The Raven Remastered has a points system. You gain points by solving secrets throughout the level. Points can be deducted if you use hints or hot spot highlights, and you are given an overall score at the end of each chapter. Most puzzles are environmental, you use or combine then use objects in conjunction with the environment to reach new areas or get to your goals. Frustration is the name of the game here, too: you have to examine the same object multiple times to exhaust all options; otherwise, you will miss key items. In one case, you’re rifling through a bag, but if you stop at the first item you pull out you will miss vital information, which then causes you to wander around scratching your head at how to progress.
There are good things about the game, though. Its environments are wonderfully stylised and the orchestral score is beautiful. In combination, this makes navigating the environments immersive, while the music evokes a great sense of period — even if it is the wrong period (the 1960s be damned).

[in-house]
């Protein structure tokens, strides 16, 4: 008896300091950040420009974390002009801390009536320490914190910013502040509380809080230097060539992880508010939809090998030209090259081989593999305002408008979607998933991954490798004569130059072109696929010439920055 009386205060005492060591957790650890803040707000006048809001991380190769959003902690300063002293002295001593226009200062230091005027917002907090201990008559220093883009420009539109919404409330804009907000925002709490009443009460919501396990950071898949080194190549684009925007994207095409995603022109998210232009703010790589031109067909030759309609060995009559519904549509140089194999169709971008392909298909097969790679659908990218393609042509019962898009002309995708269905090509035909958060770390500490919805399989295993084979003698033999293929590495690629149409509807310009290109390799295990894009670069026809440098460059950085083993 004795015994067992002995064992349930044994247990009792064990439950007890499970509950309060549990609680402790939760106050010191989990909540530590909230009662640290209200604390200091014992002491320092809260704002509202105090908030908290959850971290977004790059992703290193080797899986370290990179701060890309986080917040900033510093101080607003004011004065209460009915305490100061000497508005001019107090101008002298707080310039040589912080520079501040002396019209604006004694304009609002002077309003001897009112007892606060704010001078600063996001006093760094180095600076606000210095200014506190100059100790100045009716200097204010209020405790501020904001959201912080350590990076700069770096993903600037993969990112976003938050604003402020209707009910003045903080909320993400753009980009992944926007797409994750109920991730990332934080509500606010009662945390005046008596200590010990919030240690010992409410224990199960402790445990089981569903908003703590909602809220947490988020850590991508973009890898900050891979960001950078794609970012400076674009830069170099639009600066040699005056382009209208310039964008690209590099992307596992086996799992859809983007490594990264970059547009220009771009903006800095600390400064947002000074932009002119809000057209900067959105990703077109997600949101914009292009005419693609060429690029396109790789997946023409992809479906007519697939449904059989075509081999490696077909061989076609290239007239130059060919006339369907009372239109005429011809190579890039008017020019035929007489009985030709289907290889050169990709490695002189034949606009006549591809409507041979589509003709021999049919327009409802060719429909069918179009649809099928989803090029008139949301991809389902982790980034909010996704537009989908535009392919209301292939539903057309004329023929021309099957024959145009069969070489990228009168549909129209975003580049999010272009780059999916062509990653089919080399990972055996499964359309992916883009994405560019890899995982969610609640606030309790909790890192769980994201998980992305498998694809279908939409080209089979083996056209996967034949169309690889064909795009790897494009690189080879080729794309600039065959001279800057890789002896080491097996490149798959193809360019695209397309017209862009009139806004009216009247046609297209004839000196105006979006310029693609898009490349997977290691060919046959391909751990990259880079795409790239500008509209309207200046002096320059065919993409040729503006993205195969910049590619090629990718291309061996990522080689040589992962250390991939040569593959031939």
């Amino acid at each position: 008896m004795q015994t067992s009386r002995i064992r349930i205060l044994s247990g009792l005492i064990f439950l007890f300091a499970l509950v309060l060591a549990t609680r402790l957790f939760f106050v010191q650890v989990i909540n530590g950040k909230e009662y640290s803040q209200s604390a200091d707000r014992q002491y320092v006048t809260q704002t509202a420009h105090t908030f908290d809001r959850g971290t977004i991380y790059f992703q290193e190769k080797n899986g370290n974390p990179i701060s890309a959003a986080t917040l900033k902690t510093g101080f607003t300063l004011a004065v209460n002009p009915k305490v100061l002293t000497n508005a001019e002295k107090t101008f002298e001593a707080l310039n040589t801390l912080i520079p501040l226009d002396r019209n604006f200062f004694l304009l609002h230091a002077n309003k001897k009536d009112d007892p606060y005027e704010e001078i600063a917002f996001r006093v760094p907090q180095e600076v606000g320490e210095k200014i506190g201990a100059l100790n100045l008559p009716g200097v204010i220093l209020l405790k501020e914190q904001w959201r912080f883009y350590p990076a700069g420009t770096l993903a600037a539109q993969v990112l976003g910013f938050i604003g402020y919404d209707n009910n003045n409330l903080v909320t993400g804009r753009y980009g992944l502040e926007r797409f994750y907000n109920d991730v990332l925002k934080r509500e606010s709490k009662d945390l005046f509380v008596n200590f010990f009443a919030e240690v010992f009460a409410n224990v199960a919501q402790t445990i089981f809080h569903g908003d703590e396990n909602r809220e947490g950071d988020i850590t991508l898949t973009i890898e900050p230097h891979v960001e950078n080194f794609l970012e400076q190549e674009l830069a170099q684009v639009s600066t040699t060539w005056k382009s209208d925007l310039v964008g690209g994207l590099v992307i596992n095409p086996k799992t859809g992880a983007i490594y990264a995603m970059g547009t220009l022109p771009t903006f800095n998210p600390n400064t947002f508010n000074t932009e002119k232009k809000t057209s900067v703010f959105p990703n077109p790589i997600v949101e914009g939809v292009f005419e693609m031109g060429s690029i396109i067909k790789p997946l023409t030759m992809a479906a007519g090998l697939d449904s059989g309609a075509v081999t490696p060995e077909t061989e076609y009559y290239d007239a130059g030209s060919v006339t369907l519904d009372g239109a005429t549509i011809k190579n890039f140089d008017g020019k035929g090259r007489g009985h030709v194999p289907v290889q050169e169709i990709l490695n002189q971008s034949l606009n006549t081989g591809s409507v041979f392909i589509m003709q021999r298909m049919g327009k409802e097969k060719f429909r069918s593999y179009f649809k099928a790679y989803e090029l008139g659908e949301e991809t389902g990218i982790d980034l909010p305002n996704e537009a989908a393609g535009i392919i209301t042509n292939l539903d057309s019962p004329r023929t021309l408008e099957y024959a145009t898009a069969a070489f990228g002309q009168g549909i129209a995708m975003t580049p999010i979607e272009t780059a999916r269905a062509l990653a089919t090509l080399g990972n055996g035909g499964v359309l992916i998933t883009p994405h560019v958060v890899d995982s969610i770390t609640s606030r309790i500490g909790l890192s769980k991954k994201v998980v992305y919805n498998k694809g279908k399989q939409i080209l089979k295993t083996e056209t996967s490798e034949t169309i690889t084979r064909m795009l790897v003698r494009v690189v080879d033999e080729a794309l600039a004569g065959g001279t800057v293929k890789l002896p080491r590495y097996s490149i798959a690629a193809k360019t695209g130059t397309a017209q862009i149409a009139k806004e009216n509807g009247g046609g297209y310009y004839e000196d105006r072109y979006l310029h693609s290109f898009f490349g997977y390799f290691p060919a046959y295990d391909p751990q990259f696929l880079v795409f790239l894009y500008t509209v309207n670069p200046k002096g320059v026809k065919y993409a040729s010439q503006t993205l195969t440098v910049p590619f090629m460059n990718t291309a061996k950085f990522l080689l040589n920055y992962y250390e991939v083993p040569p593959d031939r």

On the whole, The Raven Remastered has a lot of aspects that let it down. It generally lacks polish, the characters’ animations are strangely robotic, the loading screens are atrocious, and the necessity to replay the same events lets it down. It is still, however, a good game for adventure fans. It toys with some novel ideas, and chapter 1 is actually fun to play. The frustrations will start to creep in during Chapters 2 and 3, though, and if you see the game through to the end it will likely leave a sour taste in your mouth.
REVIEW CODE: A complimentary Nintendo Switch code was provided to Bonus Stage for this review. Please send all review code enquiries to firstname.lastname@example.org.
Subscribe to our mailing list
Get the latest game reviews, news, features, and more straight to your inbox
Thank you for subscribing to Bonus Stage.
Something went wrong.
The Raven Remastered Review
Gameplay - 6/10
Graphics - 7/10
Sound - 7/10
Replay Value - 4/10
User Review( votes)
A love letter to Agatha Christie, The Raven Remastered‘s story is a tour of classic detective tropes, while an unpolished and frustrating gameplay experience makes it hard to recommend to anyone but the most die-hard adventure fans.